"Discovering Your Self-Worth"
by Dan Millman
"The first step is to realize that you are not alone. We have all made mistakes as part of our life and growth. We have all said, thought, felt, and done things we regret. Our worth is not dependent upon being perfect. Many of us have fallen into self-defeating cycles-behaving badly, leading to a lowered sense of self-worth, leading to more negative behaviors. If we can stop judging our mistakes so harshly, we can also stop ourselves from reactively engaging in the negative behaviors.
The second realization is that no matter what your behavior, you have done the best you could every day of your life. You may not agree with this. So before we tackle that question, consider this principle in relation to your parents or other caregivers: whether they were kind or abusive, they were doing the best they knew how in light of their own limitations, wounds, beliefs, fears, values, and anxieties. Their best may have been wonderful, or terrible, or somewhere in between. In the same way, even though you have certainly fallen short of your ideal many times and made mistakes, you have also done the very best you were capable of at the time.
Most of us have replayed in our minds an incident we wish we could do over. Maybe we could have done better on a job interview, a speech, an exam, or a performance. Or we may wish we could take back hurtful actions-moments of disrespect or dishonesty. You cannot change past mistakes, but you can avoid repeating them. The past no longer exists except as a set of memories and impressions you keep alive in the present. By focusing on doing what you can do now-by reviewing your mistakes with eyes of compassion and asking forgiveness- you do much to heal your fragmented sense of worth.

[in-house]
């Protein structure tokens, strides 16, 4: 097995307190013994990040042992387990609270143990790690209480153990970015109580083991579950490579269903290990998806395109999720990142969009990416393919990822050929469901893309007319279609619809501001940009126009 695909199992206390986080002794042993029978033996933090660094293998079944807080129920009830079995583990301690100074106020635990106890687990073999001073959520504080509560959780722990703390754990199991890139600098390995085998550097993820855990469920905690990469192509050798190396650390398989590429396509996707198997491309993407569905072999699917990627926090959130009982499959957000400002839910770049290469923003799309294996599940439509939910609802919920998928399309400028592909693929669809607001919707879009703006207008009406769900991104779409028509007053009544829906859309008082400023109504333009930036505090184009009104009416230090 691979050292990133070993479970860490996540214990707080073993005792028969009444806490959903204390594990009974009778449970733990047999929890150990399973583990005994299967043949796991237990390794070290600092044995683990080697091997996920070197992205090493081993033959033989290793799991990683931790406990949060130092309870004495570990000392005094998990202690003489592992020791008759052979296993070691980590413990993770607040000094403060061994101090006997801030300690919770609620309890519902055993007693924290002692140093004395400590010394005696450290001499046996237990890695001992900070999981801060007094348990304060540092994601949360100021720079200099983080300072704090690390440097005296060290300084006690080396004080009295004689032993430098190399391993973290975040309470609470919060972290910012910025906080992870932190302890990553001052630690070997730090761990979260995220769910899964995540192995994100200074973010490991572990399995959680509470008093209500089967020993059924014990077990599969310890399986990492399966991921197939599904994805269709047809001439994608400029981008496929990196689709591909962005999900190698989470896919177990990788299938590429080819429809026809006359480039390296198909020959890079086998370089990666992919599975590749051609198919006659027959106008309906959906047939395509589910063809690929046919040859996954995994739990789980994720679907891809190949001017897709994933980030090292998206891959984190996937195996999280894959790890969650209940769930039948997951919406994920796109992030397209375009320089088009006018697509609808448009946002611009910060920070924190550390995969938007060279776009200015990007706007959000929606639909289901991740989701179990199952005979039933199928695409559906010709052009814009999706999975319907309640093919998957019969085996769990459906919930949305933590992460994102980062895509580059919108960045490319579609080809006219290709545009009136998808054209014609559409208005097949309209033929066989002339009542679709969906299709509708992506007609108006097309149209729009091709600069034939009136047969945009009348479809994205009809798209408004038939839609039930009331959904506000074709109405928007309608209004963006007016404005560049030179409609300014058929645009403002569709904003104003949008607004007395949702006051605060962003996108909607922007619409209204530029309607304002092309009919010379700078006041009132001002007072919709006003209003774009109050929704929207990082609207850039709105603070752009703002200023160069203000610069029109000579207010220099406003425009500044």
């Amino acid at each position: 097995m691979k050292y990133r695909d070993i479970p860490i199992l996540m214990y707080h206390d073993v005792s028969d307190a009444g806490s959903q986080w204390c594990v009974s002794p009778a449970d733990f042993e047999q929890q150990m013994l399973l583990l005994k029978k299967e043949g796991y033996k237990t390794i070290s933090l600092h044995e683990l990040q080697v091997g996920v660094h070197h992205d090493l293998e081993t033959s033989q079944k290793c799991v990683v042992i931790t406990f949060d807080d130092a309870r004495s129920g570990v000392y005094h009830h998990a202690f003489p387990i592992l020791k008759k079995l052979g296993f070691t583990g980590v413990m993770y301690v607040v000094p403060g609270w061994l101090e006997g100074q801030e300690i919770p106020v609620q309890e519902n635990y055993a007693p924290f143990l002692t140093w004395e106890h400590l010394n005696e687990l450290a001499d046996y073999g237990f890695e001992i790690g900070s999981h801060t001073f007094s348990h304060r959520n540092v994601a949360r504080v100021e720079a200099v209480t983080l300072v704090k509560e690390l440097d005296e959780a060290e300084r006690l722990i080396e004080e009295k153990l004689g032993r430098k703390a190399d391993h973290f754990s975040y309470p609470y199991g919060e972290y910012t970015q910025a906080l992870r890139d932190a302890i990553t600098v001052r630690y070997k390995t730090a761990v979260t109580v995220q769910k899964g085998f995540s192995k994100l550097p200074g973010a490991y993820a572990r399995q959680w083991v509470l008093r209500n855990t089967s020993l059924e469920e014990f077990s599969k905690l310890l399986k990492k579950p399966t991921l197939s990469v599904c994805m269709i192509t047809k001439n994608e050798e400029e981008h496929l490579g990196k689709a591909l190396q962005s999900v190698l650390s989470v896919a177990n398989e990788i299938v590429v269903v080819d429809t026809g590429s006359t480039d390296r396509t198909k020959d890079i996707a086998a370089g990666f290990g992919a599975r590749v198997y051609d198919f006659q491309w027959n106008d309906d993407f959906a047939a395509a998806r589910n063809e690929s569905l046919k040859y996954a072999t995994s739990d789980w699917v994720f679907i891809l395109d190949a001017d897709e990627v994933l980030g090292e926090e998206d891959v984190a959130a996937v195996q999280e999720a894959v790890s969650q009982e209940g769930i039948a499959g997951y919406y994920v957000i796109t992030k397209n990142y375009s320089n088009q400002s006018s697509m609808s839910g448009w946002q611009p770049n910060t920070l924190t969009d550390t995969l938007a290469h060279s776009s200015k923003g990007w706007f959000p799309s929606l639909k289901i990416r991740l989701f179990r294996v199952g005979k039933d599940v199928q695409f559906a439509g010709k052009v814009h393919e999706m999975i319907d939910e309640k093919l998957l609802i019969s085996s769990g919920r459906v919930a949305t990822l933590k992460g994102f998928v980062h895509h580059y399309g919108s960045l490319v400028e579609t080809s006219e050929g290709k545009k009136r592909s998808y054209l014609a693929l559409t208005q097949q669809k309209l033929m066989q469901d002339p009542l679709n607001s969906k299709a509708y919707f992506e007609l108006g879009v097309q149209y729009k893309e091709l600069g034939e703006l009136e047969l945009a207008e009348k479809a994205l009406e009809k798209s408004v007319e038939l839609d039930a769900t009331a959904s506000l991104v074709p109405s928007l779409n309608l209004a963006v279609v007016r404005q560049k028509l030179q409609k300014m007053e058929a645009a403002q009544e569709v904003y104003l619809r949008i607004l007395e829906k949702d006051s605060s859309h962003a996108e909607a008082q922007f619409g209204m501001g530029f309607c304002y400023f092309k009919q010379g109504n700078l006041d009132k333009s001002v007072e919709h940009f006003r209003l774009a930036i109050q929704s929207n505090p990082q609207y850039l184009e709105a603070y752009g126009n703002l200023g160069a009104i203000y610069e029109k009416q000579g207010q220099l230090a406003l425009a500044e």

If you are sorry for never sending your mother a birthday card, send her a special one now. Even if she has passed away, write the card. And ask her forgiveness. If you hurt a brother, sister, parent, or other person, review that memory; then contact them, apologize, and ask for forgiveness. If they will not forgive you, then forgive them for not forgiving you. Then send them flowers or another gift, perhaps with a letter. Going inside and visualizing those you have hurt, and asking their forgiveness, provides a healing that begins to lift your sense of worth as it heals relationships.
The next time you feel that something good can't last, remind yourself that evolution moves in an upward spiral and that life can, and usually does, get better over time. You live and learn, stumble and evolve, rise and fall, fail and grow, expand, progress. If you pay attention and strive to improve, you become stronger, clearer, wiser, and more capable. Life is a process of rediscovering your worth and the worth of all beings.
Finally, it comes to this: To discover your worth, you have to reach within yourself and find it there. You have to create it through worthy actions. The key is to remember that even though we don't feel very kind, or brave, or even deserving, the roof over our head continues to shelter us from storms, the sun shines upon us, our chairs keep supporting us, and so do our lives. Life itself is an unearned gift- and that is the hidden meaning of grace.
Grace reveals that only this moment is real. That past and future exist only in our minds. Your scorecard is wiped clean in any moment of awareness, humility, or repentance. If you have a debt to pay, then pay it in the currency of kindness to the person it is owed, not by punishing yourself, not ever again. It is not necessary. It never has been."
- Dan Millman,